Jeepneys are the backbone of the public transportation system in the Philippines. They are also a bone of contention for those trying to modernize the public transport system and make the roads less congested. As most people already know, Jeepneys were first converted from left behind jeeps after WW2. Hey still make them today but anti-pollution regulations are getting stricter and even enforced now and then, making it harder for the jeepney drivers and owners to get away with driving moving violations on the roads.
The Three Things A Jeepney Needs
Jeepneys must have three things to make them genuine jeepneys. They need a lot of hood ornamentation, preferably plastic horse statues. The more horses, the more girlfriends the driver is supposed to have. In some cities, like Olongapo, the jeepneys are unadorned and come in two colours. Brownish-red ones going one way and yellowish-red ones going the other, more or less. It is rather organised and civilized compared to the plethora of different designs you see elsewhere.
The second thing a jeepney must have is a bald spare tyre bolted to the driver’s door. This protects him, makes it difficult to get in, out or at him and complies with the legal requirement to carry a spare tyre. If there is any tread on it then it will be on one of the axles, right?
The third ‘must have’ item is the route plied by the jeepney painted on the sides and across the front under the windscreen. Believe it or not, there is a system of routes and licenses and even numbered routes. Once you know the jeepney you need, finding it among a maelstrom of motors clogging up the thoroughfare isn’t that hard. Until then you tend to wave at every jeepney that passes by, then peer at the names painted along the side and then either get it or wave it off.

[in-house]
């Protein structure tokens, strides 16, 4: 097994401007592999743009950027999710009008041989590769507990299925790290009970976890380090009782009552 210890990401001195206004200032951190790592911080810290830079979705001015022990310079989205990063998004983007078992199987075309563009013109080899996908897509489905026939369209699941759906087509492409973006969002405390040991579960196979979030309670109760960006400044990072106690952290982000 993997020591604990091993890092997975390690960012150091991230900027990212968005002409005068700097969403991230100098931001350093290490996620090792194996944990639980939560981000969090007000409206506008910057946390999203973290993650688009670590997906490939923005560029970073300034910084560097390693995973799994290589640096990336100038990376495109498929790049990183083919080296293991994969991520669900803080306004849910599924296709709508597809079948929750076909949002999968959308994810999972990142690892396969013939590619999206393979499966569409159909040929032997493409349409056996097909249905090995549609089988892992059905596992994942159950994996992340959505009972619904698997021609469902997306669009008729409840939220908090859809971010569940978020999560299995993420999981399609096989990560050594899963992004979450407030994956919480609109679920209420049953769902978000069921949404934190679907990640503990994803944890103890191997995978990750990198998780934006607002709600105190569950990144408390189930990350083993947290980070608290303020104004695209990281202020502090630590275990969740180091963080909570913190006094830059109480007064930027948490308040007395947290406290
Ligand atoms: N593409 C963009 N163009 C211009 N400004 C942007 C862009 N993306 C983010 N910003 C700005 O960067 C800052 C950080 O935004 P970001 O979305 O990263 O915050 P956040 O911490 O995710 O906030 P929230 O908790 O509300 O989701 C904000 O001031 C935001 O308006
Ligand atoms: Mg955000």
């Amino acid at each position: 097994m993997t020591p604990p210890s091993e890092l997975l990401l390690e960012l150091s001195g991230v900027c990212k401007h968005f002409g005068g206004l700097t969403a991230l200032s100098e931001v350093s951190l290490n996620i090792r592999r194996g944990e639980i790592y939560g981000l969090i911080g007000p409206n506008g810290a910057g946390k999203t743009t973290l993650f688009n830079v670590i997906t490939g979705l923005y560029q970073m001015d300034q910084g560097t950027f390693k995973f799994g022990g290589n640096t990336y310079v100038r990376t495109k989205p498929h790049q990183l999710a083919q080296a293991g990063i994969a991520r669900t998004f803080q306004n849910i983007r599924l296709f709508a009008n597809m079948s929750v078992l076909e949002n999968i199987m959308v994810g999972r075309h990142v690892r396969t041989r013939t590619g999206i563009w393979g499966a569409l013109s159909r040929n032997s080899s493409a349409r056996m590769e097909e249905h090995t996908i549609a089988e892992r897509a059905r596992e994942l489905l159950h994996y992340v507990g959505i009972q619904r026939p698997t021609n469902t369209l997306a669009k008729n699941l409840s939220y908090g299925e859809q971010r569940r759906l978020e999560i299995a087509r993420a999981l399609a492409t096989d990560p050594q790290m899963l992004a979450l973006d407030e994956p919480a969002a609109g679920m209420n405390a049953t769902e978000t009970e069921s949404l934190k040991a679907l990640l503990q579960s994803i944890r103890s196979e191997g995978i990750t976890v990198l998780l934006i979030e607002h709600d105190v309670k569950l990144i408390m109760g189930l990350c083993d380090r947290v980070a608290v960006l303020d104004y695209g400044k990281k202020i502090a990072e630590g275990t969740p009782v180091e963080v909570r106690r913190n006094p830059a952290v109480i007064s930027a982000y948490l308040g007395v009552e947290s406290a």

Travel Anywhere and Everywhere
When I was working in Quezon City teaching Engrish to Korean students, my favourite Saturday pass-time was jeepney hopping. I would walk out to Quezon Boulevard and hop the first jeepney that went past with sufficient room for this bear to squeeze in. A few time I managed to score the front seat, which saved me from cranking my neck to look out the side window spaces to watch where we were going.
I would ride the jeepney to the end of its route, taking note of the route number. Then I’d explore the area before either hopping the same numbered jeepney back or hopping another to somewhere else. In this way I travelled all over metro Manila and saw a lot of traffic. I also wound up in some pretty out of the way enclaves of this fascinating city. I used to enjoy the freedom of roaming around, the only Kano in sight and seeing parts of Manila few foreigners ever got to see. I did make sure I was heading back to my room, or Makati or Ermita where there are other foreigners well before dark on a Saturday night but I never felt in any danger; well, not often. I’ll keep those anecdotes for Part 2.